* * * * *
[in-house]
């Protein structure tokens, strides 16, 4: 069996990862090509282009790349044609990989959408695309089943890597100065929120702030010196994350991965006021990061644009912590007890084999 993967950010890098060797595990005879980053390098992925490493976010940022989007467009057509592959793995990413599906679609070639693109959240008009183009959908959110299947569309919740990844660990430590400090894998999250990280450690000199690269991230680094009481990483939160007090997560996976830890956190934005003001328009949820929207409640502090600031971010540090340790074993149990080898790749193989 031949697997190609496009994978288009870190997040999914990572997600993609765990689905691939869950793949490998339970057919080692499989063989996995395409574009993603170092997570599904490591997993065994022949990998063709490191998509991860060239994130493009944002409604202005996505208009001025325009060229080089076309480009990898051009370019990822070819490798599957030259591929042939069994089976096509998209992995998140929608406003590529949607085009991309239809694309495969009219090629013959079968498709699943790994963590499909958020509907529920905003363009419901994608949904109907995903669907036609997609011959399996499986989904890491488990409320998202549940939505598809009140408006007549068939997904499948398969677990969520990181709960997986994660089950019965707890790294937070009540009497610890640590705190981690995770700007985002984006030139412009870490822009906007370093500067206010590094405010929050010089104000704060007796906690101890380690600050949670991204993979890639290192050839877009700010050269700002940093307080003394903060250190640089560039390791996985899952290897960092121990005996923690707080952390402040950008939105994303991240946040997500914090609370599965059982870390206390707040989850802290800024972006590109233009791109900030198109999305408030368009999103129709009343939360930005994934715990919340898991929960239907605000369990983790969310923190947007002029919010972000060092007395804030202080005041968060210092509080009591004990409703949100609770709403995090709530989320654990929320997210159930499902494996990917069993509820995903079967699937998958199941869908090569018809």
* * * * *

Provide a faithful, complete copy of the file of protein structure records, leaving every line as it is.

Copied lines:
[in-house]
């Protein structure tokens, strides 16, 4: 069996990862090509282009790349044609990989959408695309089943890597100065929120702030010196994350991965006021990061644009912590007890084999 993967950010890098060797595990005879980053390098992925490493976010940022989007467009057509592959793995990413599906679609070639693109959240008009183009959908959110299947569309919740990844660990430590400090894998999250990280450690000199690269991230680094009481990483939160007090997560996976830890956190934005003001328009949820929207409640502090600031971010540090340790074993149990080898790749193989 031949697997190609496009994978288009870190997040999914990572997600993609765990689905691939869950793949490998339970057919080692499989063989996995395409574009993603170092997570599904490591997993065994022949990998063709490191998509991860060239994130493009944002409604202005996505208009001025325009060229080089076309480009990898051009370019990822070819490798599957030259591929042939069994089976096509998209992995998140929608406003590529949607085009991309239809694309495969009219090629013959079968498709699943790994963590499909958020509907529920905003363009419901994608949904109907995903669907036609997609011959399996499986989904890491488990409320998202549940939505598809009140408006007549068939997904499948398969677990969520990181709960997986994660089950019965707890790294937070009540009497610890640590705190981690995770700007985002984006030139412009870490822009906007370093500067206010590094405010929050010089104000704060007796906690101890380690600050949670991204993979890639290192050839877009700010050269700002940093307080003394903060250190640089560039390791996985899952290897960092121990005996923690707080952390402040950008939105994303991240946040997500914090609370599965059982870390206390707040989850802290800024972006590109233009791109900030198109999305408030368009999103129709009343939360930005994934715990919340898991929960239907605000369990983790969310923190947007002029919010972000060092007395804030202080005041968060210092509080009591004990409703949100609770709403995090709530989320654990929320997210159930499902494996990917069993509820995903079967699937998958199941869908090569018809």